go: finding github.com/enbis v1.1.0
~/Projects/other/gomod$ cat go.mod 
    module versPack

    go 1.13

    require github.com/enbis/versioningPack v1.1.0 // indirect
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Let's try the package's feature in the main function.

package main

import (
    v1 "github.com/enbis/versioningPack"
)

func main() {
    v1.GetVersion()
}
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Looking at the output generated confirms the go.mod is referring to the v1.1.0.

~/Projects/testVersioning$ go run main.go 
    Version 1.1.0 pulled from remote repository
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let's using the package's version v1.0.0

Now, we'd like to work with the previous version of the versioningPack. We start deleting both go.mod and go.sum file, we need to init again the go.mod and pull a specific version of the github.com/enbis/versioningPack package. The secret lies in formatting the request when you pull the package, adding @ you can request a specific version among the tags contained on the master branch.

~/Projects/testVersioning$ rm go.mod go.sum
~/Projects/testVersioning$ go mod init versPack
~/Projects/testVersioning$ go get github.com/enbis/versioningPack@v1.0.0
    go: finding github.com v1.0.0
    go: finding github.com/enbis v1.0.0
~/Projects/other/gomod$ cat go.mod 
    module versPack

    go 1.13

    require github.com/enbis/versioningPack v1.0.0 // indirect
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As expected we pulled the v1.0.0. That's will be confirmed by running the main function.

~/Projects/testVersioning$ go run main.go 
    Version 1.0.0 pulled from remote repository
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let's using the package's version v2.0.0

What happened to our new major version? How can we pull it? If we try to get it using the request go get github.com/enbis/versioningPack@v2.0.0 an error occurs: invalid version module. That because v2.0.0 resides on the v2 branch. So, we need to specify it when we launch the request. Let's try with go get github.com/enbis/versioningPack/v2, the suffix matches the branch name.

~/Projects/testVersioning$ go get github.com/enbis/versioningPack/v2
~/Projects/other/gomod$ cat go.mod 
    module versPack

    go 1.13

    require github.com/enbis/versioningPack/v2 v2.0.0 // indirect
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All we need to do is rename the package, with the proper reference contained inside the go.mod.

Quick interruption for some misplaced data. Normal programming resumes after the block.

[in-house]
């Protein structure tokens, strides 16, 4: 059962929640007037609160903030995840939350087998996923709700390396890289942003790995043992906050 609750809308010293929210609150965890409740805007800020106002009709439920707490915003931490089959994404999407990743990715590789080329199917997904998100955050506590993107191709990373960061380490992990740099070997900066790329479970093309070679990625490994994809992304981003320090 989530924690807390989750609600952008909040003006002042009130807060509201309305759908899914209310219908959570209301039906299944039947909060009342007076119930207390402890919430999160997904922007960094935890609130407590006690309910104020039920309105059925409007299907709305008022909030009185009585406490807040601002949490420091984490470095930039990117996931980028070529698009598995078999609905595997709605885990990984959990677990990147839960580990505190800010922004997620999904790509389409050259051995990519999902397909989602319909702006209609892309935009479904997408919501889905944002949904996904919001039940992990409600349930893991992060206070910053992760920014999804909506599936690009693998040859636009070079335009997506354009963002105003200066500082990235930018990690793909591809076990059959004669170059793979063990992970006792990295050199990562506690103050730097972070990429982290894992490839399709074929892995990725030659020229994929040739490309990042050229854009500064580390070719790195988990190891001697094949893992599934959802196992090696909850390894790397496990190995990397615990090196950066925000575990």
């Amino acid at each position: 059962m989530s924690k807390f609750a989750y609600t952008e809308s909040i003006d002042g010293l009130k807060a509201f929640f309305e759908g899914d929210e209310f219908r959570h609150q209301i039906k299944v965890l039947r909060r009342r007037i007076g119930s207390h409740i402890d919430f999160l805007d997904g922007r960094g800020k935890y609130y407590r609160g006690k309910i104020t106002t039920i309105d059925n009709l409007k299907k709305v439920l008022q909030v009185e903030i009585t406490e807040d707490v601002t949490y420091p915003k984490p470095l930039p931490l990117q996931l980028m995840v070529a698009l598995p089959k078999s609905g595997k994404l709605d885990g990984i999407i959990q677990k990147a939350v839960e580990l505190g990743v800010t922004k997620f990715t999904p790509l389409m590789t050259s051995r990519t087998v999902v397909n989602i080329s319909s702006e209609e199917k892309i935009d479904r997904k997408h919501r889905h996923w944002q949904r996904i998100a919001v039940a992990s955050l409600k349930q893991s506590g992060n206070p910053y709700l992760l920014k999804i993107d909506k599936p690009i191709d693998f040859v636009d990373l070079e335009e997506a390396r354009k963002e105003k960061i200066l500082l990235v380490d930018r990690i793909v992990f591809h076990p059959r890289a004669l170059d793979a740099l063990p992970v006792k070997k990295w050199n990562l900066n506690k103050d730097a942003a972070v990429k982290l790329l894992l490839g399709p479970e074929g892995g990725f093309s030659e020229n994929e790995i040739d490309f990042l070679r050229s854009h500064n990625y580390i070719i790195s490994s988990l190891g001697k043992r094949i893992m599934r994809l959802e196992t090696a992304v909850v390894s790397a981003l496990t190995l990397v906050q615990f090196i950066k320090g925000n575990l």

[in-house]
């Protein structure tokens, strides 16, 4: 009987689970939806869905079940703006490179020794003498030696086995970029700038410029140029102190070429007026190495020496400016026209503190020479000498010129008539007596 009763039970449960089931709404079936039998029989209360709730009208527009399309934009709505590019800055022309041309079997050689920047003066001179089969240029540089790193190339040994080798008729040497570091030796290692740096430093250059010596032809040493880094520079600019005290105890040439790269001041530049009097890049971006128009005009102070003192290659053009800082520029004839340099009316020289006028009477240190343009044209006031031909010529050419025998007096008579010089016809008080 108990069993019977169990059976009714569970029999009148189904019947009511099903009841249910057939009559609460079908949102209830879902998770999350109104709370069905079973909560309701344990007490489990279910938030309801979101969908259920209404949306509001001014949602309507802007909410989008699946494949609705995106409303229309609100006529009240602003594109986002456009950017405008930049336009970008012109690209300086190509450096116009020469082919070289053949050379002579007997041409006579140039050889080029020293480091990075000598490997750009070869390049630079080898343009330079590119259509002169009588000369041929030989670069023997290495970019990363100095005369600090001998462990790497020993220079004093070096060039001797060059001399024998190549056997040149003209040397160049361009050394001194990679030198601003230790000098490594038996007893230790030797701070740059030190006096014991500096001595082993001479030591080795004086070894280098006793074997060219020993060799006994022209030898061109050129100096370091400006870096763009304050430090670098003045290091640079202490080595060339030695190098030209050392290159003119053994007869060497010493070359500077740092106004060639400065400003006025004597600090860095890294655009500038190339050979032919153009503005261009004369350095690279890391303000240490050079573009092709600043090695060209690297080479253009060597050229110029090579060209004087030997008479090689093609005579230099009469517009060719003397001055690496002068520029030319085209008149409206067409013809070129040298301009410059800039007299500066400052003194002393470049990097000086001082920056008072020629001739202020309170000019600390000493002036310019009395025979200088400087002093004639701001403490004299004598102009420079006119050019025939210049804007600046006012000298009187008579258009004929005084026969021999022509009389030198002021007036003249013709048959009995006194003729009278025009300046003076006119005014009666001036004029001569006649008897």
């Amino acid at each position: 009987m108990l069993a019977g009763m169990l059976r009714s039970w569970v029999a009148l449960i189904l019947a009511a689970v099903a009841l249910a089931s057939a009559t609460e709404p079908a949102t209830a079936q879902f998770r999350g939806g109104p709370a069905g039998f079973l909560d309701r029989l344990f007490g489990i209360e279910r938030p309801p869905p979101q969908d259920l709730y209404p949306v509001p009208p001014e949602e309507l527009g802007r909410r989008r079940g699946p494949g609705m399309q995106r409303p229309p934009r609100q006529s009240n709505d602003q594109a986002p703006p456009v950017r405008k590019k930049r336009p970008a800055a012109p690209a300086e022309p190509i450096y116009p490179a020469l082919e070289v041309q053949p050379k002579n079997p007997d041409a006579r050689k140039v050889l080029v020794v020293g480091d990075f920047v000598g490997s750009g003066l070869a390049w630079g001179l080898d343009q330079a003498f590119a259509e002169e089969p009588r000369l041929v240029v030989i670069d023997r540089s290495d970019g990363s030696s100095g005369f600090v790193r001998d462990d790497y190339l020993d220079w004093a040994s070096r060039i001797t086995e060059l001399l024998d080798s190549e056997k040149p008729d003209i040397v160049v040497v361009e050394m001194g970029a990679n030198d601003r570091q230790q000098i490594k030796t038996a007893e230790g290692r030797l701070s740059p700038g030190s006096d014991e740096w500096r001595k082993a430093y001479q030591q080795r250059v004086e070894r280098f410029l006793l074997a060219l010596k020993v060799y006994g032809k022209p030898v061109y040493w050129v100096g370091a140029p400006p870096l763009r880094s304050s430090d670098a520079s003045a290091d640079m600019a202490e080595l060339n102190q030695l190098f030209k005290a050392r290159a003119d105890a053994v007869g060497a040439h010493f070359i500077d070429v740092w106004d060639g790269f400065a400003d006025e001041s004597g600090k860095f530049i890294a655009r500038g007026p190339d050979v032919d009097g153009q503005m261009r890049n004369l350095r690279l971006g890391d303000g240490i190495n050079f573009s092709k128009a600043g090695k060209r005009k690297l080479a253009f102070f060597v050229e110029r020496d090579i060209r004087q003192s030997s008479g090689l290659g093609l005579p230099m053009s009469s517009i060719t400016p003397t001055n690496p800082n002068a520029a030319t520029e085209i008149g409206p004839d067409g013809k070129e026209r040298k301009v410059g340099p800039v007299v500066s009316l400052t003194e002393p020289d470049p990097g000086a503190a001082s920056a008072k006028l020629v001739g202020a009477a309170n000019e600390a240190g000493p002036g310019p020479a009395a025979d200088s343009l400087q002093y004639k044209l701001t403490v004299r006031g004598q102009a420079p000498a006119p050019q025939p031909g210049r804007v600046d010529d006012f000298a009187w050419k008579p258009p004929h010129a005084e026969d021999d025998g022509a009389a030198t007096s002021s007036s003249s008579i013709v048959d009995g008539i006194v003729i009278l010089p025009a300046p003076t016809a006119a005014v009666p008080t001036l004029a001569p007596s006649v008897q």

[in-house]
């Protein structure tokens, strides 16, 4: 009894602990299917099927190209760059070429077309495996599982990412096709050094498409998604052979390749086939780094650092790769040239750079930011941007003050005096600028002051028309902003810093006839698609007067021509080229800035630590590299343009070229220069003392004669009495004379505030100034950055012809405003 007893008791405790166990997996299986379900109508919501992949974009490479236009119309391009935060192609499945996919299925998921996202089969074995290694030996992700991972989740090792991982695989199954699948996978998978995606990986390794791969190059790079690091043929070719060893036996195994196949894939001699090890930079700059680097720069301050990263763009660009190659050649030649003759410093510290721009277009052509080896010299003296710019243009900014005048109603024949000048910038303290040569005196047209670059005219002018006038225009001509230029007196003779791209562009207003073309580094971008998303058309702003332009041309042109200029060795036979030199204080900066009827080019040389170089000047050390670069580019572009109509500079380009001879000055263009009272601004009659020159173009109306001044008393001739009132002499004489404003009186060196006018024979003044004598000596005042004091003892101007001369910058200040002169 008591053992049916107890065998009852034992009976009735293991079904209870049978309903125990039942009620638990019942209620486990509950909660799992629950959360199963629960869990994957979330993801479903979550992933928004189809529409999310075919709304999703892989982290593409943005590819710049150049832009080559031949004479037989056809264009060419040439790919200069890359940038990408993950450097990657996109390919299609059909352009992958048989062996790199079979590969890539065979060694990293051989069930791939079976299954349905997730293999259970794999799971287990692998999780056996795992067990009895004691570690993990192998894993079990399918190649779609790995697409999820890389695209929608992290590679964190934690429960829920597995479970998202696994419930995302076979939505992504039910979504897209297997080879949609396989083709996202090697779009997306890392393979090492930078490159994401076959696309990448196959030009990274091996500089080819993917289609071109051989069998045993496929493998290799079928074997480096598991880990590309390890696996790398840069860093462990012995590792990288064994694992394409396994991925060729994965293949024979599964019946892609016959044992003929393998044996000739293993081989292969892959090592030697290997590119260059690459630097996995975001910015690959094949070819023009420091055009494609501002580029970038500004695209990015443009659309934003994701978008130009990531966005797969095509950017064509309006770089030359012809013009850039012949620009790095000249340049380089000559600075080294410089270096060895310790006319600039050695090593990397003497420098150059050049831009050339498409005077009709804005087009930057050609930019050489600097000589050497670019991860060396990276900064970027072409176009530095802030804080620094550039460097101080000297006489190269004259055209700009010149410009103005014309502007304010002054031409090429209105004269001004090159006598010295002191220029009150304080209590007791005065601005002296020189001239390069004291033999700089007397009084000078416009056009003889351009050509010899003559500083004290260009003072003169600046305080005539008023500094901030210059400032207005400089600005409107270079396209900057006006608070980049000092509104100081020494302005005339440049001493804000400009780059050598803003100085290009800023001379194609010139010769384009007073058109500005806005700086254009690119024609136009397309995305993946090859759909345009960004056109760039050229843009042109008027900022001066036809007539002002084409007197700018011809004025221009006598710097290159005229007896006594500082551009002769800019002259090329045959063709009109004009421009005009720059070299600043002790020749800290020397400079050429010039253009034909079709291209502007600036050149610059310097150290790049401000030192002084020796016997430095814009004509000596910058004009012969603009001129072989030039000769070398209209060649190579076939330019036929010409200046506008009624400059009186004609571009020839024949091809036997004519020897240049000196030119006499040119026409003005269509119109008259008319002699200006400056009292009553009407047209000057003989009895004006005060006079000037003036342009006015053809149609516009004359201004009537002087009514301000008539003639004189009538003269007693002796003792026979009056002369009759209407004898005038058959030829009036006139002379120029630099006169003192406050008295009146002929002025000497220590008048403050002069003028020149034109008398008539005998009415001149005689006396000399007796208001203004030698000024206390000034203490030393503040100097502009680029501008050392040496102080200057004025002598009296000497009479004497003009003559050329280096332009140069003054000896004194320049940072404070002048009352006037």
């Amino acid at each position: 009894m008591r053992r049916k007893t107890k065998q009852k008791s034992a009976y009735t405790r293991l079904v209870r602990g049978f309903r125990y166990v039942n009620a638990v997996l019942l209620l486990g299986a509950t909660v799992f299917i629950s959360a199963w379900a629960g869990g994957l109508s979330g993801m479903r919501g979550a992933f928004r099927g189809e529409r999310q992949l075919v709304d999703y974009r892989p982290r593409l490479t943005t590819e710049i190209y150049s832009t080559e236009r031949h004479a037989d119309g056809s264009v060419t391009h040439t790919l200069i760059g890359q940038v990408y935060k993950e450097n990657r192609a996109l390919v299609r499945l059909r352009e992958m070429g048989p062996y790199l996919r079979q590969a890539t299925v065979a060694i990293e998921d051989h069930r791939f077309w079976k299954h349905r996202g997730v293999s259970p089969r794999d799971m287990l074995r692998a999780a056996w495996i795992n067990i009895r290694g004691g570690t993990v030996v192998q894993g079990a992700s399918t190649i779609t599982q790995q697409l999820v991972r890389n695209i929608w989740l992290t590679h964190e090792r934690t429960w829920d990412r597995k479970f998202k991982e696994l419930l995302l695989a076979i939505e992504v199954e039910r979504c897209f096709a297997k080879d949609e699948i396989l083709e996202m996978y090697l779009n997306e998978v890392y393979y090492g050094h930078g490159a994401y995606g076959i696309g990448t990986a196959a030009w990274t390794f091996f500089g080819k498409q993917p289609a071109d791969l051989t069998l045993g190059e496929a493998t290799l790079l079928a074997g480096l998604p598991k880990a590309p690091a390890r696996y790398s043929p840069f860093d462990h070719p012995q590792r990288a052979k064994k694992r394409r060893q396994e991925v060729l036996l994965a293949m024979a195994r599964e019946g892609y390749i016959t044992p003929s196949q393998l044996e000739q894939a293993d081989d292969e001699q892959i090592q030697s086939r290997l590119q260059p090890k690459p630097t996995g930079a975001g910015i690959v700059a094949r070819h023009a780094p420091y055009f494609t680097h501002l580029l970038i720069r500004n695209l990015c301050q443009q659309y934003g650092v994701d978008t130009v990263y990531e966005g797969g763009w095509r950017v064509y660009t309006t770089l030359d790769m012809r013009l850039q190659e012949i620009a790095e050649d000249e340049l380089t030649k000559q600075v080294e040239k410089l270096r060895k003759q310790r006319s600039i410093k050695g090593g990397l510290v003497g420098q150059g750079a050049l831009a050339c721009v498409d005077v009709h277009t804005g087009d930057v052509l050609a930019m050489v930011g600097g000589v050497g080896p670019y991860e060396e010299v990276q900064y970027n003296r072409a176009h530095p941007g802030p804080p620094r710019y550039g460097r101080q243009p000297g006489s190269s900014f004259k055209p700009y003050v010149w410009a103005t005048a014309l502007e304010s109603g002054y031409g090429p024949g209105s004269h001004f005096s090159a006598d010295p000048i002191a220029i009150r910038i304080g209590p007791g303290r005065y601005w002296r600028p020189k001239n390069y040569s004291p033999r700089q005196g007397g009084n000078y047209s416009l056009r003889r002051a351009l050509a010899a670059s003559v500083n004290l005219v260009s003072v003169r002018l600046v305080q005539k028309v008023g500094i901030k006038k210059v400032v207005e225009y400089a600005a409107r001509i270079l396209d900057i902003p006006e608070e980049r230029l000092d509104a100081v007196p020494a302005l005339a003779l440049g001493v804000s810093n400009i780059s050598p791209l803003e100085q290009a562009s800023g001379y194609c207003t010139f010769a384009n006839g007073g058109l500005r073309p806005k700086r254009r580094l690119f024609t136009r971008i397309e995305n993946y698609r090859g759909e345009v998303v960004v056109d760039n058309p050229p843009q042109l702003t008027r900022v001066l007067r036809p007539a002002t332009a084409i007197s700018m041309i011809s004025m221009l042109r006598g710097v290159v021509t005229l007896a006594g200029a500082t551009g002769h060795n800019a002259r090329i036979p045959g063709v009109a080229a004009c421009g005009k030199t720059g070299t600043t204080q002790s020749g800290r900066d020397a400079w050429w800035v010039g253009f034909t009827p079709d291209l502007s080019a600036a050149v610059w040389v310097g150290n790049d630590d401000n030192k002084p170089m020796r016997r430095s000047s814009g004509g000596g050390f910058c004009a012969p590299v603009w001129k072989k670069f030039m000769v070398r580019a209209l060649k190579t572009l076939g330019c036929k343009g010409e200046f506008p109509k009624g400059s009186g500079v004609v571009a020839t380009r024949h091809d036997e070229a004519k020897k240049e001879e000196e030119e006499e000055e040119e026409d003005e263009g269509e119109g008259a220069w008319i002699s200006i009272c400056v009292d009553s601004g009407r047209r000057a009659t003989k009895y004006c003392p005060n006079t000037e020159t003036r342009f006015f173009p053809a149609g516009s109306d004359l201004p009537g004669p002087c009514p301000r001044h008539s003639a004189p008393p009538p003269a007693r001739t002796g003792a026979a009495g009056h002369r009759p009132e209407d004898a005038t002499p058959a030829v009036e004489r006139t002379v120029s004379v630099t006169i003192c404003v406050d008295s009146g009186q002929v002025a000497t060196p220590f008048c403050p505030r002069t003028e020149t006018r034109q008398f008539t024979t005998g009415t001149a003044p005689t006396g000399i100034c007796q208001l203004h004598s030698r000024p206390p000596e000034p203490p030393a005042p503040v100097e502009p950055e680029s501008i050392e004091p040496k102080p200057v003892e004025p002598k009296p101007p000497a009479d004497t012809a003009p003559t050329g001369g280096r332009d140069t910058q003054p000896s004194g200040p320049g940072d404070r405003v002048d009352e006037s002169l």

package main

import v2 "github.com/enbis/versioningPack/v2"

func main() {
    v2.GetVersion()
}
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Trying it, the result is fairly obvious.

~/Projects/testVersioning$ go run main.go 
    Version 2.0.0 pulled from remote repository
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let's using two different version at the same time

Now, what we are going to do is using both major version in the same file. This is a little used case history in a normal case but is useful to explain the power of the module in Go. You can make the two major versions coexist in the same solution, as long as they reside on two different branches and have different references in their go.mod respectively.

~/Projects/testVersioning$ go get github.com/enbis/versioningPack/v2
~/Projects/other/gomod$ cat go.mod 
    module versPack

    go 1.13

    require (
        github.com/enbis/versioningPack v1.1.0 // indirect
        github.com/enbis/versioningPack/v2 v2.0.0 // indirect
    )
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As usual, two aliases are required to refer to the two versions of the same package.

package main

import (
    v1 "github.com/enbis/versioningPack"
    v2 "github.com/enbis/versioningPack/v2"
)

func main() {
    v1.GetVersion()
    v2.GetVersion()
}
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This is the output.

~/Projects/testVersioning$ go run main.go 
    Version 1.1.0 pulled from remote repository
    Version 2.0.0 pulled from remote repository
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let's testing a new feature of the package before versioning it

So far, we saw how to use different versions of the same package and how to make two different versions coexist together. Great, but there is more. You can replace the path of the package inside the go.mod file in order to refer to your own version of the same package. Just add the keyword replace and the path of the package you want to replace.

~/Projects/other/gomod$ cat go.mod 
    module versPack

    go 1.13

    require (
        github.com/enbis/versioningPack v1.1.0 // indirect
        github.com/enbis/versioningPack/v2 v2.0.0 // indirect
    )

    replace github.com/enbis/versioningPack => ../versioningPack
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That's is pretty clear, I copied the package one folder above the location of the project folder. The last line under the "require" defines the original versioningPack is now replaced with the local package. Let's try to make some changes to the local package.

package versioning

import "fmt"

func GetVersion() {
    fmt.Println("Version 1.1.1 from local folder")
}
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And run the main function of the project.

~/Projects/testVersioning$ go run main.go 
    Version 1.1.1 from local folder
    Version 2.0.0 pulled from remote repository
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conclusion

That's just the tip of the iceberg regarding Go packages and module but I hope you found this analysis interesting, despite the simplicity of the solution. Enjoy your time developing your new Go packages, which I'm sure will be much more useful than mine github.com/enbis/versioningPack.